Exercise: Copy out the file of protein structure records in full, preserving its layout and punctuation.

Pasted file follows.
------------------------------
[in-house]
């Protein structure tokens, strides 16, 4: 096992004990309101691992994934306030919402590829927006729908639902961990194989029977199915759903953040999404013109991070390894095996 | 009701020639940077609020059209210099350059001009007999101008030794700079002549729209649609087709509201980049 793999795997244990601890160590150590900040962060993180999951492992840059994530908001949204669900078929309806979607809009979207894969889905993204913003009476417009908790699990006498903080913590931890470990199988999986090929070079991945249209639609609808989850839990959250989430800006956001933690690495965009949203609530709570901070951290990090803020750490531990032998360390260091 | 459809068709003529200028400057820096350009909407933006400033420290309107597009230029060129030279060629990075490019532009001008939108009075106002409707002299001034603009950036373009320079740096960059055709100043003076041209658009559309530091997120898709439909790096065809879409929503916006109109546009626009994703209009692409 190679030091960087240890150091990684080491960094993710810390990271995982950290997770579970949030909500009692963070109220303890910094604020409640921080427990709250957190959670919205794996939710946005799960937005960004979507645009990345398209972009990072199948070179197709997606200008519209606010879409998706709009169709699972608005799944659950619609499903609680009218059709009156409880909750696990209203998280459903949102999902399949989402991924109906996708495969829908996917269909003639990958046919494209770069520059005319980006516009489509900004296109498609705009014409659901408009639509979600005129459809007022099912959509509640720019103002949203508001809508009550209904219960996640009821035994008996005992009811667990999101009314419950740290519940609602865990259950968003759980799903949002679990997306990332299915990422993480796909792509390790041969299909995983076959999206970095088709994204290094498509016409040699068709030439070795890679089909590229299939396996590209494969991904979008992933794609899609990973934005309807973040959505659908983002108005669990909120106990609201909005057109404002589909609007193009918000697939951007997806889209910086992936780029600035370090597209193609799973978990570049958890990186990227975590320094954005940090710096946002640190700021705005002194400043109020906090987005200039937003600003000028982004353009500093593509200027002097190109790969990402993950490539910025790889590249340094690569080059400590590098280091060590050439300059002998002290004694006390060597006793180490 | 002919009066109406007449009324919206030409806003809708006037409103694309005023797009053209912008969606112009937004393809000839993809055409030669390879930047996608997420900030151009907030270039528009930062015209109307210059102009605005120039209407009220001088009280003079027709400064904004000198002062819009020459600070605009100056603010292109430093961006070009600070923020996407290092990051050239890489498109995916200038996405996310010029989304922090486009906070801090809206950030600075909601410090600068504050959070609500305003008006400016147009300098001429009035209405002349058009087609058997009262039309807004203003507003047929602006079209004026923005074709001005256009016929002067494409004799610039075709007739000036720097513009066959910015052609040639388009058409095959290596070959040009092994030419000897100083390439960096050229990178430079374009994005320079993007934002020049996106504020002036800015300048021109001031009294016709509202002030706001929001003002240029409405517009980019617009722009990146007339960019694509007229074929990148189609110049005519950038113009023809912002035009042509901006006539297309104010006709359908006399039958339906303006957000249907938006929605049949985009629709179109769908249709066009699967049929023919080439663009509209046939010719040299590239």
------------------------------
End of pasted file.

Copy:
[in-house]
């Protein structure tokens, strides 16, 4: 096992004990309101691992994934306030919402590829927006729908639902961990194989029977199915759903953040999404013109991070390894095996 | 009701020639940077609020059209210099350059001009007999101008030794700079002549729209649609087709509201980049 793999795997244990601890160590150590900040962060993180999951492992840059994530908001949204669900078929309806979607809009979207894969889905993204913003009476417009908790699990006498903080913590931890470990199988999986090929070079991945249209639609609808989850839990959250989430800006956001933690690495965009949203609530709570901070951290990090803020750490531990032998360390260091 | 459809068709003529200028400057820096350009909407933006400033420290309107597009230029060129030279060629990075490019532009001008939108009075106002409707002299001034603009950036373009320079740096960059055709100043003076041209658009559309530091997120898709439909790096065809879409929503916006109109546009626009994703209009692409 190679030091960087240890150091990684080491960094993710810390990271995982950290997770579970949030909500009692963070109220303890910094604020409640921080427990709250957190959670919205794996939710946005799960937005960004979507645009990345398209972009990072199948070179197709997606200008519209606010879409998706709009169709699972608005799944659950619609499903609680009218059709009156409880909750696990209203998280459903949102999902399949989402991924109906996708495969829908996917269909003639990958046919494209770069520059005319980006516009489509900004296109498609705009014409659901408009639509979600005129459809007022099912959509509640720019103002949203508001809508009550209904219960996640009821035994008996005992009811667990999101009314419950740290519940609602865990259950968003759980799903949002679990997306990332299915990422993480796909792509390790041969299909995983076959999206970095088709994204290094498509016409040699068709030439070795890679089909590229299939396996590209494969991904979008992933794609899609990973934005309807973040959505659908983002108005669990909120106990609201909005057109404002589909609007193009918000697939951007997806889209910086992936780029600035370090597209193609799973978990570049958890990186990227975590320094954005940090710096946002640190700021705005002194400043109020906090987005200039937003600003000028982004353009500093593509200027002097190109790969990402993950490539910025790889590249340094690569080059400590590098280091060590050439300059002998002290004694006390060597006793180490 | 002919009066109406007449009324919206030409806003809708006037409103694309005023797009053209912008969606112009937004393809000839993809055409030669390879930047996608997420900030151009907030270039528009930062015209109307210059102009605005120039209407009220001088009280003079027709400064904004000198002062819009020459600070605009100056603010292109430093961006070009600070923020996407290092990051050239890489498109995916200038996405996310010029989304922090486009906070801090809206950030600075909601410090600068504050959070609500305003008006400016147009300098001429009035209405002349058009087609058997009262039309807004203003507003047929602006079209004026923005074709001005256009016929002067494409004799610039075709007739000036720097513009066959910015052609040639388009058409095959290596070959040009092994030419000897100083390439960096050229990178430079374009994005320079993007934002020049996106504020002036800015300048021109001031009294016709509202002030706001929001003002240029409405517009980019617009722009990146007339960019694509007229074929990148189609110049005519950038113009023809912002035009042509901006006539297309104010006709359908006399039958339906303006957000249907938006929605049949985009629709179109769908249709066009699967049929023919080439663009509209046939010719040299590239």